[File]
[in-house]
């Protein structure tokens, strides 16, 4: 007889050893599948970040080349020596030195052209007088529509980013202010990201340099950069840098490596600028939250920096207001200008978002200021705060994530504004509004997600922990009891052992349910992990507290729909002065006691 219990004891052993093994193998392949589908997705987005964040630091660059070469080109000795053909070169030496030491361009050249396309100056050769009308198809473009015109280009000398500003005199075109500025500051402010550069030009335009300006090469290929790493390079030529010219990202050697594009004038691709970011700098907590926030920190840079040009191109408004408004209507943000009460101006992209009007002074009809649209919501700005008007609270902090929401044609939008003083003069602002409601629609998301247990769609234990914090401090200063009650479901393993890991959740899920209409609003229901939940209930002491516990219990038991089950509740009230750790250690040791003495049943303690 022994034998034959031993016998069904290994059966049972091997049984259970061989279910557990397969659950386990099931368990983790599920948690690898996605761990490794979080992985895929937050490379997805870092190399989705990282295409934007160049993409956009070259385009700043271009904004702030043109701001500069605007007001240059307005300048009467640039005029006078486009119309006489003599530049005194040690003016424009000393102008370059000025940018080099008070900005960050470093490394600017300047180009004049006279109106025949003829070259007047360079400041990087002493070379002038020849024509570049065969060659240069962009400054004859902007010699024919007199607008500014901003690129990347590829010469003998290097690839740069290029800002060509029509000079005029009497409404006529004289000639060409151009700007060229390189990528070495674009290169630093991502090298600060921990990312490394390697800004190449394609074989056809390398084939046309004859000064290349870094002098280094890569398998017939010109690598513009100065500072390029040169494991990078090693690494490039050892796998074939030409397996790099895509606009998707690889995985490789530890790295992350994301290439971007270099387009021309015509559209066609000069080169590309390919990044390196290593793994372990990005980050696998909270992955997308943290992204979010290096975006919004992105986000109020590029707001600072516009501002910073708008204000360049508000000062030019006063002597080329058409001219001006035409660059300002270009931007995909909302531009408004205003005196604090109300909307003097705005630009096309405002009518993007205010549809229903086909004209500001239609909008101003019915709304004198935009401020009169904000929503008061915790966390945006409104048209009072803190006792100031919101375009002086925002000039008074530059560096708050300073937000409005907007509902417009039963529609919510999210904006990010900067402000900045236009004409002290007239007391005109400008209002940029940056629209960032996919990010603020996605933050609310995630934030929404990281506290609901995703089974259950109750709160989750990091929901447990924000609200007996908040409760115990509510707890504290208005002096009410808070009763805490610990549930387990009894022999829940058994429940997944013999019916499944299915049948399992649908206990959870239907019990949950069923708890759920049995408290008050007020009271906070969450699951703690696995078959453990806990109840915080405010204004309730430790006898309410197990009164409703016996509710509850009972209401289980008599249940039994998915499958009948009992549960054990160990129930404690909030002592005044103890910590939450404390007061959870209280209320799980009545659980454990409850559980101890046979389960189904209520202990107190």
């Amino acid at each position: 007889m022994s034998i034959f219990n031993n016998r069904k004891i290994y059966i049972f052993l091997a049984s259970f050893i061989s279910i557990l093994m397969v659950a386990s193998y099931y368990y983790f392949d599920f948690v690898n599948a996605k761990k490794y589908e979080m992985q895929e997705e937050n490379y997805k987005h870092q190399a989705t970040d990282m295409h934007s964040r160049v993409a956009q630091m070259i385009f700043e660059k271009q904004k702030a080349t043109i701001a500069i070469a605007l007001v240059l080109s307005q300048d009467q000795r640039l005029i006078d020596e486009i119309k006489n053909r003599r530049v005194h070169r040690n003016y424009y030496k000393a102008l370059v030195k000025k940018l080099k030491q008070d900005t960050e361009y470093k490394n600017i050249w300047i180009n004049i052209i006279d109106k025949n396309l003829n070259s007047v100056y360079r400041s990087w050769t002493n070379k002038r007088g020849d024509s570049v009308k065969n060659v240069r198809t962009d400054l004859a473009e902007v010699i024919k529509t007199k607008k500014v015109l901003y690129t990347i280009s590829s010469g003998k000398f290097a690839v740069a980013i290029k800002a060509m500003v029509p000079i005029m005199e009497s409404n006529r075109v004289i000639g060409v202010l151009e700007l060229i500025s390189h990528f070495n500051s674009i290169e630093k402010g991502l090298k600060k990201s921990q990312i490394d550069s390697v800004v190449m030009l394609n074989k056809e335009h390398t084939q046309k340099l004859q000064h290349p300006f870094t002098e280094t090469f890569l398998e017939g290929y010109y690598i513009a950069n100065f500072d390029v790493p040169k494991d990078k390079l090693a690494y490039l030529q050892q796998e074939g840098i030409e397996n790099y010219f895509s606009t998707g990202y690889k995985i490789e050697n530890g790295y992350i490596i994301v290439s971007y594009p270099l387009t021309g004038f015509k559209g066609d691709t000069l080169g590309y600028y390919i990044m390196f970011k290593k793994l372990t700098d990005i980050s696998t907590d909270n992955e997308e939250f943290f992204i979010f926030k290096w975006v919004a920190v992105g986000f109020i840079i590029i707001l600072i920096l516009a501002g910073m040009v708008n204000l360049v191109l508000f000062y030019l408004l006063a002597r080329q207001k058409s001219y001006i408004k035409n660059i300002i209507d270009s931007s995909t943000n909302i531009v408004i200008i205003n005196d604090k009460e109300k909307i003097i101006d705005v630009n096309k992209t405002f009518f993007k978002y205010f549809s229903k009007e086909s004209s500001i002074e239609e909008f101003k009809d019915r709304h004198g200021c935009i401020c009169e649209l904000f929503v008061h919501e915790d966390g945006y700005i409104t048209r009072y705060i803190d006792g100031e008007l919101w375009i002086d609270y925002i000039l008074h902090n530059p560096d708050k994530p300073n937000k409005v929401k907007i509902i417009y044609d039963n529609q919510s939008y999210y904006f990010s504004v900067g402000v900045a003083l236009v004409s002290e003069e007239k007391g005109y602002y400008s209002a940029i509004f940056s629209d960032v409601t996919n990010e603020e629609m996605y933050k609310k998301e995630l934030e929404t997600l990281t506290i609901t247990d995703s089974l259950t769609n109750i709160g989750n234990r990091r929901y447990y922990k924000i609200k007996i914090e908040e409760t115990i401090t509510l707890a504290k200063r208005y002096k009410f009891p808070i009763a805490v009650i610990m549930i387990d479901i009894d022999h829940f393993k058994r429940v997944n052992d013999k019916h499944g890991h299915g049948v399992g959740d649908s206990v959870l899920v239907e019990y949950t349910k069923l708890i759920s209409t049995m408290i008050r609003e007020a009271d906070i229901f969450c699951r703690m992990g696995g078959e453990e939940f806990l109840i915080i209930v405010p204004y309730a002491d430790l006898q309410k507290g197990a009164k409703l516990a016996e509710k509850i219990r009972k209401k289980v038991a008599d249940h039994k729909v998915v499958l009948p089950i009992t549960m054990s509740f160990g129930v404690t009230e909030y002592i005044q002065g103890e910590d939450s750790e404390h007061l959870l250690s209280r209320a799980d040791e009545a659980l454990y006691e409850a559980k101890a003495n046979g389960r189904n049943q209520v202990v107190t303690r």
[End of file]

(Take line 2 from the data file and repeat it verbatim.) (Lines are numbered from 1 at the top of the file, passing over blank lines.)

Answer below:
């Protein structure tokens, strides 16, 4: 007889050893599948970040080349020596030195052209007088529509980013202010990201340099950069840098490596600028939250920096207001200008978002200021705060994530504004509004997600922990009891052992349910992990507290729909002065006691 219990004891052993093994193998392949589908997705987005964040630091660059070469080109000795053909070169030496030491361009050249396309100056050769009308198809473009015109280009000398500003005199075109500025500051402010550069030009335009300006090469290929790493390079030529010219990202050697594009004038691709970011700098907590926030920190840079040009191109408004408004209507943000009460101006992209009007002074009809649209919501700005008007609270902090929401044609939008003083003069602002409601629609998301247990769609234990914090401090200063009650479901393993890991959740899920209409609003229901939940209930002491516990219990038991089950509740009230750790250690040791003495049943303690 022994034998034959031993016998069904290994059966049972091997049984259970061989279910557990397969659950386990099931368990983790599920948690690898996605761990490794979080992985895929937050490379997805870092190399989705990282295409934007160049993409956009070259385009700043271009904004702030043109701001500069605007007001240059307005300048009467640039005029006078486009119309006489003599530049005194040690003016424009000393102008370059000025940018080099008070900005960050470093490394600017300047180009004049006279109106025949003829070259007047360079400041990087002493070379002038020849024509570049065969060659240069962009400054004859902007010699024919007199607008500014901003690129990347590829010469003998290097690839740069290029800002060509029509000079005029009497409404006529004289000639060409151009700007060229390189990528070495674009290169630093991502090298600060921990990312490394390697800004190449394609074989056809390398084939046309004859000064290349870094002098280094890569398998017939010109690598513009100065500072390029040169494991990078090693690494490039050892796998074939030409397996790099895509606009998707690889995985490789530890790295992350994301290439971007270099387009021309015509559209066609000069080169590309390919990044390196290593793994372990990005980050696998909270992955997308943290992204979010290096975006919004992105986000109020590029707001600072516009501002910073708008204000360049508000000062030019006063002597080329058409001219001006035409660059300002270009931007995909909302531009408004205003005196604090109300909307003097705005630009096309405002009518993007205010549809229903086909004209500001239609909008101003019915709304004198935009401020009169904000929503008061915790966390945006409104048209009072803190006792100031919101375009002086925002000039008074530059560096708050300073937000409005907007509902417009039963529609919510999210904006990010900067402000900045236009004409002290007239007391005109400008209002940029940056629209960032996919990010603020996605933050609310995630934030929404990281506290609901995703089974259950109750709160989750990091929901447990924000609200007996908040409760115990509510707890504290208005002096009410808070009763805490610990549930387990009894022999829940058994429940997944013999019916499944299915049948399992649908206990959870239907019990949950069923708890759920049995408290008050007020009271906070969450699951703690696995078959453990806990109840915080405010204004309730430790006898309410197990009164409703016996509710509850009972209401289980008599249940039994998915499958009948009992549960054990160990129930404690909030002592005044103890910590939450404390007061959870209280209320799980009545659980454990409850559980101890046979389960189904209520202990107190």